Remarks by the President at Intel Ocotillo Campus, Chandler, AZ
4:31 P.M. MST
THE PRESIDENT: Thank you. (Applause.) Thank you. (Applause.) Well, thank you, everybody. It is good to be in Arizona. (Applause.) The weather is good. You can't have better weather than this, can't do it.
I want to thank Preston for that wonderful introduction. I want to acknowledge a few folks we have with us this afternoon. Mayor Tibshraeny is here. Give him a big round of applause. (Applause.) Mayor Stanton is here. (Applause.) All the tribal leaders who are here today. (Applause.)
AUDIENCE MEMBER: -- Barack es mi hermano!
THE PRESIDENT: Mi hermano -- mucho gusto. (Applause.)
Let me say how happy I was to see one particular Arizonan last night -- Gabby Giffords. (Applause.) I was able to give her a big hug and just tell her we could not be happy -- more happy to see her. I mean, she just looked gorgeous last night. And she's been an inspiration. Her husband, Mark, has been just a great friend and a great public servant and a hero to so many of us. And Michelle and I are going to be thinking of her as she continues her recovery here in Arizona. And she loves this state and she loves all of you. So it was wonderful to see her. (Applause.)
Now, last year, I had the chance to tour one of Intel's plants in Oregon. And basically, the engineers explained what happens inside these factories, and I pretended that I understood -- (laughter) -- what they were talking about. It's true. We were on this tour and we were looking through these microscopes and you'd look at some little spots in the microscope and you'd say, well what's that? And they'd say, well, that's atoms. (Laughter.) Really? And it was so remarkable that my trip director who was with me -- he said, this stuff is like magic. (Laughter.) How do they do this?
And while I was there, Intel's CEO, Paul Otellini, someone whose advice I rely on as a member of my Jobs Council -- (applause) -- announced -- he announced that Intel would be building a new factory here in Arizona. (Applause.) A factory which will turn out some of the fastest and most powerful computer chips on Earth. (Applause.) A factory so big, I’m told that right there is the world’s largest land-based crane -- (applause) -- can pull up to, what is it, 4,000 tons? Is that right, Preston?
MR. OTELLINI: Yes, sir.
THE PRESIDENT: Four thousand. So not only that, but Paul informs me that the microscopes that they're going to have here will be twice as good as the ones they had -- (laughter) -- up in Oregon. So I decided I had to check this out for myself -- because, honestly -- first of all, who wants to miss out a chance to see the crane? (Laughter.) That thing is huge.
But there’s a more important reason that I’m here. I’m here because the factory that’s being built behind me is an example of an America that is within our reach. An America that attracts the next generation of good manufacturing jobs. An America where we build stuff and make stuff and sell stuff all over the world. (Applause.)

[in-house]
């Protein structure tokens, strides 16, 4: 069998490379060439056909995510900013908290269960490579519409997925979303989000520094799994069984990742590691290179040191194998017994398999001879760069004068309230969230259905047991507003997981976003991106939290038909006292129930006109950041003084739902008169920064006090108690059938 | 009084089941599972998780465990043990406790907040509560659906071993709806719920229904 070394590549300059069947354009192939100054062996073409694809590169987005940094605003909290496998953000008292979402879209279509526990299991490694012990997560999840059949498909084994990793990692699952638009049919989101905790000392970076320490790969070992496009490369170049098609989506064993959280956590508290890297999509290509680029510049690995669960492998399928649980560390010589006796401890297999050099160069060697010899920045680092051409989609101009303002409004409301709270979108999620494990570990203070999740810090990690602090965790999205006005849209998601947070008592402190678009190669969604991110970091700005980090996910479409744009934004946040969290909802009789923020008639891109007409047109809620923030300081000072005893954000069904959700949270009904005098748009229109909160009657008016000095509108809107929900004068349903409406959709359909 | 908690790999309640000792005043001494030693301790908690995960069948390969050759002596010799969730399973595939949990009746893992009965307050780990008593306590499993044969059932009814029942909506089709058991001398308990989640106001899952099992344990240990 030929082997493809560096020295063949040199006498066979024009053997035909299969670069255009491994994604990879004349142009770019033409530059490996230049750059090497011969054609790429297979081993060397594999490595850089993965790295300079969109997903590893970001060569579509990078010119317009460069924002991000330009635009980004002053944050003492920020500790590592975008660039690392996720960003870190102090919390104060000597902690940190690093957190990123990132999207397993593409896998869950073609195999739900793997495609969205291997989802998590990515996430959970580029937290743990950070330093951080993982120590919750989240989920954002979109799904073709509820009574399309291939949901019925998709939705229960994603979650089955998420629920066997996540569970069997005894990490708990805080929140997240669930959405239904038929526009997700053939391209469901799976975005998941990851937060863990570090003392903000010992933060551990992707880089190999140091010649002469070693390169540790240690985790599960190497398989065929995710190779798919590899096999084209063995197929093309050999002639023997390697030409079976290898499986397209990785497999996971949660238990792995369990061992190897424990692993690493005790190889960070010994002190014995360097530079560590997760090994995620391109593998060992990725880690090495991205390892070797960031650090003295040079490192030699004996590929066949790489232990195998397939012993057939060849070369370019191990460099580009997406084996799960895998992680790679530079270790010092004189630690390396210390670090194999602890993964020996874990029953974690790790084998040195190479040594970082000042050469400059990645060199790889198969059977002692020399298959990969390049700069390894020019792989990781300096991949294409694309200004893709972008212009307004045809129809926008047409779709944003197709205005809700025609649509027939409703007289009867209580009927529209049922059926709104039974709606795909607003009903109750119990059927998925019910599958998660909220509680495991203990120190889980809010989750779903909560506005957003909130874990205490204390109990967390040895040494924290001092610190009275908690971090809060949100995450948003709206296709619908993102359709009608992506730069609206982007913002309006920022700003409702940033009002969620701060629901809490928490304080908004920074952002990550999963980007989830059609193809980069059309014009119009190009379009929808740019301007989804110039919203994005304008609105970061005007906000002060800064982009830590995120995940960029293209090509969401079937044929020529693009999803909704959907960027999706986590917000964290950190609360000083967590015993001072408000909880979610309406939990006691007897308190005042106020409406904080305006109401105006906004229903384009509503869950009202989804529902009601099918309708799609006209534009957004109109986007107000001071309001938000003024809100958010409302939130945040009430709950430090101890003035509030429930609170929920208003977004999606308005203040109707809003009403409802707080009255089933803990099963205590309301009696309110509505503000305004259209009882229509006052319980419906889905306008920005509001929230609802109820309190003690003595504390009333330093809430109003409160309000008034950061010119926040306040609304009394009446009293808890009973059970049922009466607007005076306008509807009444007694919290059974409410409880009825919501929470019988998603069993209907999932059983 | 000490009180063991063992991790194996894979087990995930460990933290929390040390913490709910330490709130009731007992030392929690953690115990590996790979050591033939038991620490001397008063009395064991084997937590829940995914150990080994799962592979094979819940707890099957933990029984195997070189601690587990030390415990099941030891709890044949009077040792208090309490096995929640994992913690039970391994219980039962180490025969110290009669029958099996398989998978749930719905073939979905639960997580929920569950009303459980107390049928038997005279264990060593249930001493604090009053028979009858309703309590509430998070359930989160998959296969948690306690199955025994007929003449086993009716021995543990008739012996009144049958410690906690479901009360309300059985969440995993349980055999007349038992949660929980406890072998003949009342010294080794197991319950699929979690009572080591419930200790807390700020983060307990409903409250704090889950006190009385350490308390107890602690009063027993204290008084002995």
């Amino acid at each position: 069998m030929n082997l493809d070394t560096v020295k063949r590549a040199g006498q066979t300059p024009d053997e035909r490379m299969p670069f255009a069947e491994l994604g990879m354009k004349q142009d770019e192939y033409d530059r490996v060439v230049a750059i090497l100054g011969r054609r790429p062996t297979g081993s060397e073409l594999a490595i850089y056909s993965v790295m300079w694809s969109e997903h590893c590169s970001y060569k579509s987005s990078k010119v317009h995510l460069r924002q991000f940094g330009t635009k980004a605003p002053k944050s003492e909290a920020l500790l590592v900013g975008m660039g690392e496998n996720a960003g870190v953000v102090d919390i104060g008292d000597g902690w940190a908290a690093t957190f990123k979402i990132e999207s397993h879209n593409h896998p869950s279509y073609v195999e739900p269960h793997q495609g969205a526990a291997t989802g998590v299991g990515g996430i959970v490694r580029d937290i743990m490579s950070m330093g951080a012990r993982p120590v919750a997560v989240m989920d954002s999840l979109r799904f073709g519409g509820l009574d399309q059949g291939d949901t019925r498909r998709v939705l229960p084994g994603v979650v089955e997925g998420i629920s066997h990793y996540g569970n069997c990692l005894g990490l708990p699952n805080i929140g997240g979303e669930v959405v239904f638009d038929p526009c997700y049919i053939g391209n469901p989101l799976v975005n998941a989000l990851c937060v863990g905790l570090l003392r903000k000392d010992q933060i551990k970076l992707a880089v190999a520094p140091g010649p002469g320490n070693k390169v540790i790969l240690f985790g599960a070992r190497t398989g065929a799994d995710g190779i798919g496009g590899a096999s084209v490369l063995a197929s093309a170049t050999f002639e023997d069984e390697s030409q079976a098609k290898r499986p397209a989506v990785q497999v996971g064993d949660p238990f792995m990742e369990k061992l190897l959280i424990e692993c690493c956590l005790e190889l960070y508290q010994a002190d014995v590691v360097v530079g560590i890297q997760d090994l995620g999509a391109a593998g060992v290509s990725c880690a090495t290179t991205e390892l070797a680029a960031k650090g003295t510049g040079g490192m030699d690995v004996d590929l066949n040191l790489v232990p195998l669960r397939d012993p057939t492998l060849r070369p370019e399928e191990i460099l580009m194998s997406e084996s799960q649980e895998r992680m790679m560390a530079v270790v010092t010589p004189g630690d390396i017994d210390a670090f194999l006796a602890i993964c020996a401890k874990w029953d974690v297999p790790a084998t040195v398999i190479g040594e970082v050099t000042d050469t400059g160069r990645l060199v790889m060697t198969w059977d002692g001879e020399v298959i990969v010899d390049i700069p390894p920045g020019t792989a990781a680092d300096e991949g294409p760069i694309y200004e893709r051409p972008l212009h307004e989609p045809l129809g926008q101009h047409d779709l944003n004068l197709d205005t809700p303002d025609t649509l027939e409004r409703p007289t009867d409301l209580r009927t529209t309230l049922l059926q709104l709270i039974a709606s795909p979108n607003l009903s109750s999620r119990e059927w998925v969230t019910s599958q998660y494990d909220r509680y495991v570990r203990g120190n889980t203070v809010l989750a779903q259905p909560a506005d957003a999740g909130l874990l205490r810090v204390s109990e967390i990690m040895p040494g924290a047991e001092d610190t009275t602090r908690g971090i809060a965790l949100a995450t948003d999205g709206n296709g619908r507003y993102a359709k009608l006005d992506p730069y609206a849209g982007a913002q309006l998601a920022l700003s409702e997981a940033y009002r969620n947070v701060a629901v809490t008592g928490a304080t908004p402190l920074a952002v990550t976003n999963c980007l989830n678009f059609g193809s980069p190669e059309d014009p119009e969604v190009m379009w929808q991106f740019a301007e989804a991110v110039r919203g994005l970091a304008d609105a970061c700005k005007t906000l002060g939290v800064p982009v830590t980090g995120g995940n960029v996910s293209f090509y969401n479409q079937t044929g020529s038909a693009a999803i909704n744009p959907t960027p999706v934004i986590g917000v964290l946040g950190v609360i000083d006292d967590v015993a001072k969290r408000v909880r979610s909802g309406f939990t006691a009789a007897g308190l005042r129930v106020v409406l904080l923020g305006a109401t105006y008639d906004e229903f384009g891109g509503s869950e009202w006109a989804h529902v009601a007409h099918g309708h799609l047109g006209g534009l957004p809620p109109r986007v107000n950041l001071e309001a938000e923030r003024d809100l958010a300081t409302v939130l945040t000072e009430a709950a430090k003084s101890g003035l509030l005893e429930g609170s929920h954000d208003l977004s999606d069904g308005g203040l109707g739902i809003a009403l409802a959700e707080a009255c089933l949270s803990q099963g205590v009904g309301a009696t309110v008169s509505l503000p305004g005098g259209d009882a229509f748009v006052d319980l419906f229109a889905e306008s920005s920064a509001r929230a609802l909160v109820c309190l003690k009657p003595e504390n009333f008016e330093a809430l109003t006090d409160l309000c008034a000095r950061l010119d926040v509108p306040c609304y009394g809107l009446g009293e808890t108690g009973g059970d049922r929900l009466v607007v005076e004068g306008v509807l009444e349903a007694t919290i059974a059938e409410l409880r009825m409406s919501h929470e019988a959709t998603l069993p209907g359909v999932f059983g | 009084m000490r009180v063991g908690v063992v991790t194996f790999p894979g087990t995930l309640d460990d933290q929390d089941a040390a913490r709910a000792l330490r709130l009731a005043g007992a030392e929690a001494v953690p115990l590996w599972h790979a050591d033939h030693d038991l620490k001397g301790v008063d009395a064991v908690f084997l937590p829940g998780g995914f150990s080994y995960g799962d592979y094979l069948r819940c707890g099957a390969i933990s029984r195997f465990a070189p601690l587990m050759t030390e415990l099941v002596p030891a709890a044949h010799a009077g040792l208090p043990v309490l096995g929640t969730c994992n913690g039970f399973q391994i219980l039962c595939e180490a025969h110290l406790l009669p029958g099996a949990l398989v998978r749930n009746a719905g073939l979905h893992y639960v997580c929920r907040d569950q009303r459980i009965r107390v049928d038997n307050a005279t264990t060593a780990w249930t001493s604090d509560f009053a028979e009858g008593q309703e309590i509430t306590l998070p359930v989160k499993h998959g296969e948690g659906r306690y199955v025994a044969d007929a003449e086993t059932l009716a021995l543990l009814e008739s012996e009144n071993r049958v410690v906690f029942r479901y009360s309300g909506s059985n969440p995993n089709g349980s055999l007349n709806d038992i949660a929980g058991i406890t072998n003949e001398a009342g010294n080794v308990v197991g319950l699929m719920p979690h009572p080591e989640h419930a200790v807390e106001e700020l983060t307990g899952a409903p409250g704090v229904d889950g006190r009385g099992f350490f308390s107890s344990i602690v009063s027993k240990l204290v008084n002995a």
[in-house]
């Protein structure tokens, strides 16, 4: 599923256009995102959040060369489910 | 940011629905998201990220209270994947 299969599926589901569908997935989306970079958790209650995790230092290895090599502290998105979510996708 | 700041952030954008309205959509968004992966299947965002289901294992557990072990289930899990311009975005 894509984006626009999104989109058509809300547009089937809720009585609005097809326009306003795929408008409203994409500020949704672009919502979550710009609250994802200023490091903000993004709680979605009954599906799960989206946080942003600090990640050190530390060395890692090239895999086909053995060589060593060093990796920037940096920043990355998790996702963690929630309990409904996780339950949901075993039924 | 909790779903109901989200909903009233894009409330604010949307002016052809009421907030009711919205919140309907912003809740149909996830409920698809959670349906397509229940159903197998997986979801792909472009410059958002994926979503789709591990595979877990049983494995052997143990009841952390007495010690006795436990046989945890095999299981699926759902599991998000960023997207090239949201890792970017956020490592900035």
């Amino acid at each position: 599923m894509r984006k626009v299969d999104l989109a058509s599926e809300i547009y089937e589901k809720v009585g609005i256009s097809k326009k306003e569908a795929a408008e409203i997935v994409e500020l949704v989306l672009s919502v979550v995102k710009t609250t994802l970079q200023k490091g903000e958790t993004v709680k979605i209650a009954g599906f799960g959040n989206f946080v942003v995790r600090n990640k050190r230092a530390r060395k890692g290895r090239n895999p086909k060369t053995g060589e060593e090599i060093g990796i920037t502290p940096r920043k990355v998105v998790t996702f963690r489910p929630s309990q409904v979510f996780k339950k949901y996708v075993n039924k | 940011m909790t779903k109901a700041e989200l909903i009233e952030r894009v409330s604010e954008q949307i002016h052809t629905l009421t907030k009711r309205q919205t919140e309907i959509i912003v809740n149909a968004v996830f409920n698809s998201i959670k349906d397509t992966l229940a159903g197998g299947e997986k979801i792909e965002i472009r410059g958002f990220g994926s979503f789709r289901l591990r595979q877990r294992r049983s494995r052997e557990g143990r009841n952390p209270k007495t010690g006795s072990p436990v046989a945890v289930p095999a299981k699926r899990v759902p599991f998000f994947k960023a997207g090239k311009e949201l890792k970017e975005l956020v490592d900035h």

We can do that. But we've got to come together. We've got to come together and restore the basic American promise that if you work hard, you can do well enough to raise a family and own a home, send your kids to college, put a little away for retirement, maybe come down to Arizona. (Applause.) Where the weather is like this all the time. (Laughter.) It never gets above 70 degrees, does it? (Laughter.) That’s what people are looking for. They don't expect anybody to give them anything, but they want to be able to earn and deserve security, the ability to take care of their families, dignity in their retirement. That's what Americans are looking for. That's what they deserve. (Applause.)
Now, we’re still recovering from one of the worst economic crises in three generations. We lost nearly 4 million jobs in the six months before I took office; another 4 million before our policies had a chance to take full effect. But here's the good news. Over the last 22 months, our businesses have created more than 3 million jobs. (Applause.) Last year, they created the most jobs since 2005. Today, American manufacturers are hiring again, and creating jobs for the first time since the 1990s.
So our economy is getting stronger, and we’ve come too far to turn back now. (Applause.) After all that’s happened, there are folks in Washington who want to do that, who want to turn back. It’s like they’re suffering from a case of collective amnesia. (Laughter.) They want to go back to the very same policies that got us into this mess -- same policies that have stacked the deck against middle-class Americans for too many years. A philosophy that says we’re better off if everybody is just fending for themselves and everybody can play by their own rules.
I’m here to say they’re wrong. I don’t accept the notion that there’s nothing we can do to accept -- to meet our nation’s greatest challenges. There are all kinds of steps we can take. We can’t go back to an economy that’s weakened by outsourcing and bad debt and phony financial profits.
And last night, at the State of the Union, I laid out a vision of how we move forward. (Applause.) Laid out a blueprint for an economy built to last. It’s an economy built on the American manufacturing, with more good jobs and more products made in America. It’s an economy built on American energy fueled by homegrown and alternative energy sources that make us more secure and less dependent on foreign oil. (Applause.) It’s an economy built on the skills of American workers, getting people the education and the training they need so they’re prepared for the jobs of today and ready to compete for the jobs of tomorrow.